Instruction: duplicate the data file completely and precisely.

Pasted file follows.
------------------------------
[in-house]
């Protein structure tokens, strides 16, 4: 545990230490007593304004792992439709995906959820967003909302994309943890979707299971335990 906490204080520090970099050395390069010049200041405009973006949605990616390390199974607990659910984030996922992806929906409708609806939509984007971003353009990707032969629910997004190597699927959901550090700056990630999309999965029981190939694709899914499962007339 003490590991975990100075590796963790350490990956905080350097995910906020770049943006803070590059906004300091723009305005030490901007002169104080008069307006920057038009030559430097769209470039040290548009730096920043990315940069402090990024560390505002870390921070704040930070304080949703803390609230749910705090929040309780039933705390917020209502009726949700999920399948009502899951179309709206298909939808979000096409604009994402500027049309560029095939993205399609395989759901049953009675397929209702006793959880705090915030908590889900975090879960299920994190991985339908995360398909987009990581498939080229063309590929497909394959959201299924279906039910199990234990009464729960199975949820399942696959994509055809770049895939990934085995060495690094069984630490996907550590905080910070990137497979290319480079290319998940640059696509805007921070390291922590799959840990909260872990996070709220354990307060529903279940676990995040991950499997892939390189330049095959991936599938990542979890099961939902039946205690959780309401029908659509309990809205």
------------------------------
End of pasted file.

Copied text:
[in-house]
């Protein structure tokens, strides 16, 4: 545990230490007593304004792992439709995906959820967003909302994309943890979707299971335990 906490204080520090970099050395390069010049200041405009973006949605990616390390199974607990659910984030996922992806929906409708609806939509984007971003353009990707032969629910997004190597699927959901550090700056990630999309999965029981190939694709899914499962007339 003490590991975990100075590796963790350490990956905080350097995910906020770049943006803070590059906004300091723009305005030490901007002169104080008069307006920057038009030559430097769209470039040290548009730096920043990315940069402090990024560390505002870390921070704040930070304080949703803390609230749910705090929040309780039933705390917020209502009726949700999920399948009502899951179309709206298909939808979000096409604009994402500027049309560029095939993205399609395989759901049953009675397929209702006793959880705090915030908590889900975090879960299920994190991985339908995360398909987009990581498939080229063309590929497909394959959201299924279906039910199990234990009464729960199975949820399942696959994509055809770049895939990934085995060495690094069984630490996907550590905080910070990137497979290319480079290319998940640059696509805007921070390291922590799959840990909260872990996070709220354990307060529903279940676990995040991950499997892939390189330049095959991936599938990542979890099961939902039946205690959780309401029908659509309990809205």